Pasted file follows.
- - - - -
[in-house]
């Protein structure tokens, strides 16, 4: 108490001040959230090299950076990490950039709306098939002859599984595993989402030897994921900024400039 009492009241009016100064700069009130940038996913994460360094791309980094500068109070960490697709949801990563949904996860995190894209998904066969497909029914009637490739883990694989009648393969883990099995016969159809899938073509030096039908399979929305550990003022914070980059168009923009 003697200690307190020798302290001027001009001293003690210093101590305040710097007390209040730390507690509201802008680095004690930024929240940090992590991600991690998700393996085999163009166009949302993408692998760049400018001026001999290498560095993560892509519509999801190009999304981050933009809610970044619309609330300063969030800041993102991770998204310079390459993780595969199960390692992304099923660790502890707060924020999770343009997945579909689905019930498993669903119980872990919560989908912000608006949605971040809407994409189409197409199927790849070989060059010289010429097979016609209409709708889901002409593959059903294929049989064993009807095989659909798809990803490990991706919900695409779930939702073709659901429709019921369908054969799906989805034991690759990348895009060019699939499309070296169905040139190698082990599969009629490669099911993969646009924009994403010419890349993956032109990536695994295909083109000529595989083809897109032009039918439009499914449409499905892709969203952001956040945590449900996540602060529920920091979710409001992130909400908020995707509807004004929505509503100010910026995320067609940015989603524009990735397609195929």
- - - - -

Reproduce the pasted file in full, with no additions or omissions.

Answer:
[in-house]
């Protein structure tokens, strides 16, 4: 108490001040959230090299950076990490950039709306098939002859599984595993989402030897994921900024400039 009492009241009016100064700069009130940038996913994460360094791309980094500068109070960490697709949801990563949904996860995190894209998904066969497909029914009637490739883990694989009648393969883990099995016969159809899938073509030096039908399979929305550990003022914070980059168009923009 003697200690307190020798302290001027001009001293003690210093101590305040710097007390209040730390507690509201802008680095004690930024929240940090992590991600991690998700393996085999163009166009949302993408692998760049400018001026001999290498560095993560892509519509999801190009999304981050933009809610970044619309609330300063969030800041993102991770998204310079390459993780595969199960390692992304099923660790502890707060924020999770343009997945579909689905019930498993669903119980872990919560989908912000608006949605971040809407994409189409197409199927790849070989060059010289010429097979016609209409709708889901002409593959059903294929049989064993009807095989659909798809990803490990991706919900695409779930939702073709659901429709019921369908054969799906989805034991690759990348895009060019699939499309070296169905040139190698082990599969009629490669099911993969646009924009994403010419890349993956032109990536695994295909083109000529595989083809897109032009039918439009499914449409499905892709969203952001956040945590449900996540602060529920920091979710409001992130909400908020995707509807004004929505509503100010910026995320067609940015989603524009990735397609195929």